Over the past 15 years I have been researching what sustainable development and sustainability mean and how these terms are translated into real world programs, initiatives and policies.  I have done this at the United Nations, at the national and local government level. I’ve looked at the sustainability of 2012 Olympics in London this year as well as exploring community and individual responses to risks such as climate change.  As a surfer of over 20 years, mostly in the cold and fickle waves of the South West of England, it was only a matter of time before I started exploring sustainable development in the surfing world. What follows is a small introduction to sustainable development, surfing, and an emerging area of research.

Sustainable development remains a contested and ambiguous concept. It has been described as an oxymoron — that no development, by its very nature, can be sustainable. Others say that it means all things to all people and so, ultimately, means nothing.  Perhaps the most serious accusation is that it is a term that does nothing more than legitimise existing modes or production and consumption, and as we all know, they don’t really work.

Considering all that, I am still a proponent of sustainable development. I believe it is the most important term of the 21st Century and provides a focal point around which different cultures, different religions, and different sectors can come together and discuss the multiple and complex impacts humanity is having on our planet.  Its basic definition, from the Bruntland Commission’s 1987 report ‘Our Common Future’ (WCED 1987) says it is “development that meets the needs of current populations without compromising the ability of future generations to meet their own needs.” This definition was again enforced at the United Nations Conference on Environment and Development, the Rio Earth Summit in 1992.  It was at this summit that Agenda 21 (UN 1992) was borne, considered by many to be the blueprint for sustainable development.

In the 20 years between the first Rio summit in 1992 and its most recent incarnation, the meaning and context of the concept has altered significantly.  Initially focused on the environment, now the term is broader and focused on three pillars: “the triple bottom line” of environment, society and the economy. Recent work, including my own, now emphasises the complexity of the definitions and focuses on a “systems approach” to sustainable development exploring governance and the role of multiple stakeholders.

With this heavily abbreviated history, definition and emerging perspectives on sustainable development established, let’s talk a bit about the fusion of surfing and sustainable development.  With an estimated 10 million surfers in 120 countries and an industry worth in excess of six billion dollars, surfing is a significant player on the international stage in many different areas.  Its effects range from impacts on local communities living close to world class waves, through the rapid rise of surf tourism, to the impact of the production and consumption of surfing related products, shorts, wetsuits boards etc.  As with other sector of society the language of sustainability is being used to grapple with the multiple issues that relate to surfing.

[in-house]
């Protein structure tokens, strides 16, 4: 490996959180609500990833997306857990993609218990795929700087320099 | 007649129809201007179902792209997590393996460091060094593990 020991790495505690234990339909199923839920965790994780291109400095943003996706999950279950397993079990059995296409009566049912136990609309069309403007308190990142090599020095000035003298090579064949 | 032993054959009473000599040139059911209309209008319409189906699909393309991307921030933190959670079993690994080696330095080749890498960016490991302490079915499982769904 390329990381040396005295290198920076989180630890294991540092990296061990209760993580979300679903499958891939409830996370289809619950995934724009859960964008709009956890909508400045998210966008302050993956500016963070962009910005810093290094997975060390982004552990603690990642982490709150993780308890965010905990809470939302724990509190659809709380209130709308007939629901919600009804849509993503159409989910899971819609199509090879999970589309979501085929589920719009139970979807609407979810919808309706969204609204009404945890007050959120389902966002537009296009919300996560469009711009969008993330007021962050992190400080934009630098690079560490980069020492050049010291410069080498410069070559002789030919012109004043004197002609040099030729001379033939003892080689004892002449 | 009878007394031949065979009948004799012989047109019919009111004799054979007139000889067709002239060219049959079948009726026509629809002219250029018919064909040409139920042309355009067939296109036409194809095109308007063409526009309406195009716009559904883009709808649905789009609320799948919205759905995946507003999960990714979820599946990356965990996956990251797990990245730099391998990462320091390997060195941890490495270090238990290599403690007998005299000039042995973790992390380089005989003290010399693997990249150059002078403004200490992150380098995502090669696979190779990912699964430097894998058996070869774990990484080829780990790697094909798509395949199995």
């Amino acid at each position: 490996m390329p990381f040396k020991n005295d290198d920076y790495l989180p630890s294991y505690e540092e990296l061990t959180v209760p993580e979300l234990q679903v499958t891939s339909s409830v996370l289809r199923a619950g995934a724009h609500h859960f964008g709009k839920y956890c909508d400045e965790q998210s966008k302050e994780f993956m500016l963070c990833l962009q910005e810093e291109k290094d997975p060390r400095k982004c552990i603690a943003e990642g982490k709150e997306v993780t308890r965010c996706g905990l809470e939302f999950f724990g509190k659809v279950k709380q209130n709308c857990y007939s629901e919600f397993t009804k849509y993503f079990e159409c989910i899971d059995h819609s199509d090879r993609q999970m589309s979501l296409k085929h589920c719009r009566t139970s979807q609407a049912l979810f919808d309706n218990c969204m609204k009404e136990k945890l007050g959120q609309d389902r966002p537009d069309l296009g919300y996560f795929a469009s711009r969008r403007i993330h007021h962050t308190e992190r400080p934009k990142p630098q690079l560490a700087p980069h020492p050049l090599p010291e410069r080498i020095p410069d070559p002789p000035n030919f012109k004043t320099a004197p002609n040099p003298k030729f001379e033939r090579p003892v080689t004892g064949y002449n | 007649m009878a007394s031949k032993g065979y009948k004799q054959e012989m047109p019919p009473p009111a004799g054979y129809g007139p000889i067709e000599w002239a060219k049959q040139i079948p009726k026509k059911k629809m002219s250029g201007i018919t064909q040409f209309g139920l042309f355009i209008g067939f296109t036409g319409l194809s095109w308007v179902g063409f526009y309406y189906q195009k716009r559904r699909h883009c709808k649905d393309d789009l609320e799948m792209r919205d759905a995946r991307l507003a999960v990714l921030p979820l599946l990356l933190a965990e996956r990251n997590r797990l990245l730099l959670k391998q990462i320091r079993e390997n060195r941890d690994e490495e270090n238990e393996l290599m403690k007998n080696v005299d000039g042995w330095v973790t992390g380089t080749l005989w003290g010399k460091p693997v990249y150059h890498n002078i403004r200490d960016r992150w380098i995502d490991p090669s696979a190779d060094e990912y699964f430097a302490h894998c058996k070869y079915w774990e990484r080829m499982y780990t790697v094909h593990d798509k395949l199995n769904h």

Of course, what the term means within the surfing world will inevitably change depending on what area is being looked at, and so it should. Considering this, I want to urge an interrogation of the term and what it’s being applied to.  This interrogation starts with a very simple question: How is sustainability being used and in what context? It means looking very carefully at ‘sustainability claims’. It means understanding, for example, what is meant by “sustainable surf tourism,” understanding the impacts and processes, asking the right questions and challenging the established status quo. It’s about accommodating diversity, conflict and different visions. What it absolutely should not mean (and this refers back to the most serious criticisms of sustainable development) is business as usual under
a shiny new label.

I have only begun to explore these questions and I start modestly.  But I cautiously see some genuine and exciting changes within the surfing world.  There are a number of internal and external variables I could point to but I’ll leave you with two of the strongest examples. Firstly, the mediums for the serious exchange of ideas, thought, and commentary within the surfing world have significantly evolved and/or grown up. The creation of the website, The Greener Blue, with a specific focus on surfing and sustainability is a good example of this.  Secondly, a very visible change is the increasing effectiveness of non-profit organisations that specifically focus on sustainability.  The organization, Sustainable Surf, in particular and  its programs related to market transformation within the surfing industry is an example of changing towards a more sustainable model of doing business.  Their Waste to Waves program has been successful not only from a recycling perspective but also in moving the debates around recycling and pollution in surfing into the mainstream media, eg: Forbes.  The greening of the San Francisco
Rip Curl Pro and the subsequent partnership with the Association of  Surfing Professional leading to the sustainability initiatives at the Volcom Fiji Pro through the Deep Blue Surfing initiative are yet more examples.

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